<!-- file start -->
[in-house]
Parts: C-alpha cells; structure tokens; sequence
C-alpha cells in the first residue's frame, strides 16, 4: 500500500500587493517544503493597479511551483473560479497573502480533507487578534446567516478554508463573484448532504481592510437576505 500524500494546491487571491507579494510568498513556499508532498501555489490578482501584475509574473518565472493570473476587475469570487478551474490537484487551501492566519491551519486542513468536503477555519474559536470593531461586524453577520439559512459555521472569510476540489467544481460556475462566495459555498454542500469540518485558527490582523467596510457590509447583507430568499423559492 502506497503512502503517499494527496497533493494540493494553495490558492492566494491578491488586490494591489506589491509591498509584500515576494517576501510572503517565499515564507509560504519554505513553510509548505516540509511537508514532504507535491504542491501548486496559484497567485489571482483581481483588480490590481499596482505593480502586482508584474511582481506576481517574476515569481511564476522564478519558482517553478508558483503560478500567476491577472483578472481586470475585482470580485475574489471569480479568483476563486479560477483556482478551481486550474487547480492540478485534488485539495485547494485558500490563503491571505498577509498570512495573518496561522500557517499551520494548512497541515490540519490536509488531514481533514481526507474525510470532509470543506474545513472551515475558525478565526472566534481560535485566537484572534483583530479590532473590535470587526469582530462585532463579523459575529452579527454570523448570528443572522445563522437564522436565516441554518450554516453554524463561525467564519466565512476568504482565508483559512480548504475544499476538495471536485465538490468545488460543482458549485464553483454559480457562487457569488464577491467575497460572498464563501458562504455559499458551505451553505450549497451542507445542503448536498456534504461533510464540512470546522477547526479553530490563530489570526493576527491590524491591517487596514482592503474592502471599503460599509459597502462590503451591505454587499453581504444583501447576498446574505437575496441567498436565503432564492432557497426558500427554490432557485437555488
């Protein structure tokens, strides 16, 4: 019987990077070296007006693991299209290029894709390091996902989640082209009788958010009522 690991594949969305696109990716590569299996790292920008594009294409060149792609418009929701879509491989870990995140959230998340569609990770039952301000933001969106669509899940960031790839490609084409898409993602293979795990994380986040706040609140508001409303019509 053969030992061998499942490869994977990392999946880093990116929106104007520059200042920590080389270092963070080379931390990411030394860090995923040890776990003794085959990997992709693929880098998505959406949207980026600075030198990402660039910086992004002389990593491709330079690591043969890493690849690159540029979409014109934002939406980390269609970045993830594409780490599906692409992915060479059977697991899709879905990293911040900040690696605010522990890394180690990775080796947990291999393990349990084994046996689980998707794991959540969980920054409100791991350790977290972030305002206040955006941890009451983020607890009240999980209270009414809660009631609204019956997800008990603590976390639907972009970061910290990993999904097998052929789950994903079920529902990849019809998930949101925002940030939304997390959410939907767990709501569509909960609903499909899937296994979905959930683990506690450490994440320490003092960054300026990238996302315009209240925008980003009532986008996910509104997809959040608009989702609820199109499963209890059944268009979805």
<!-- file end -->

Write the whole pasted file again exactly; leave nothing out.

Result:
[in-house]
Parts: C-alpha cells; structure tokens; sequence
C-alpha cells in the first residue's frame, strides 16, 4: 500500500500587493517544503493597479511551483473560479497573502480533507487578534446567516478554508463573484448532504481592510437576505 500524500494546491487571491507579494510568498513556499508532498501555489490578482501584475509574473518565472493570473476587475469570487478551474490537484487551501492566519491551519486542513468536503477555519474559536470593531461586524453577520439559512459555521472569510476540489467544481460556475462566495459555498454542500469540518485558527490582523467596510457590509447583507430568499423559492 502506497503512502503517499494527496497533493494540493494553495490558492492566494491578491488586490494591489506589491509591498509584500515576494517576501510572503517565499515564507509560504519554505513553510509548505516540509511537508514532504507535491504542491501548486496559484497567485489571482483581481483588480490590481499596482505593480502586482508584474511582481506576481517574476515569481511564476522564478519558482517553478508558483503560478500567476491577472483578472481586470475585482470580485475574489471569480479568483476563486479560477483556482478551481486550474487547480492540478485534488485539495485547494485558500490563503491571505498577509498570512495573518496561522500557517499551520494548512497541515490540519490536509488531514481533514481526507474525510470532509470543506474545513472551515475558525478565526472566534481560535485566537484572534483583530479590532473590535470587526469582530462585532463579523459575529452579527454570523448570528443572522445563522437564522436565516441554518450554516453554524463561525467564519466565512476568504482565508483559512480548504475544499476538495471536485465538490468545488460543482458549485464553483454559480457562487457569488464577491467575497460572498464563501458562504455559499458551505451553505450549497451542507445542503448536498456534504461533510464540512470546522477547526479553530490563530489570526493576527491590524491591517487596514482592503474592502471599503460599509459597502462590503451591505454587499453581504444583501447576498446574505437575496441567498436565503432564492432557497426558500427554490432557485437555488
């Protein structure tokens, strides 16, 4: 019987990077070296007006693991299209290029894709390091996902989640082209009788958010009522 690991594949969305696109990716590569299996790292920008594009294409060149792609418009929701879509491989870990995140959230998340569609990770039952301000933001969106669509899940960031790839490609084409898409993602293979795990994380986040706040609140508001409303019509 053969030992061998499942490869994977990392999946880093990116929106104007520059200042920590080389270092963070080379931390990411030394860090995923040890776990003794085959990997992709693929880098998505959406949207980026600075030198990402660039910086992004002389990593491709330079690591043969890493690849690159540029979409014109934002939406980390269609970045993830594409780490599906692409992915060479059977697991899709879905990293911040900040690696605010522990890394180690990775080796947990291999393990349990084994046996689980998707794991959540969980920054409100791991350790977290972030305002206040955006941890009451983020607890009240999980209270009414809660009631609204019956997800008990603590976390639907972009970061910290990993999904097998052929789950994903079920529902990849019809998930949101925002940030939304997390959410939907767990709501569509909960609903499909899937296994979905959930683990506690450490994440320490003092960054300026990238996302315009209240925008980003009532986008996910509104997809959040608009989702609820199109499963209890059944268009979805």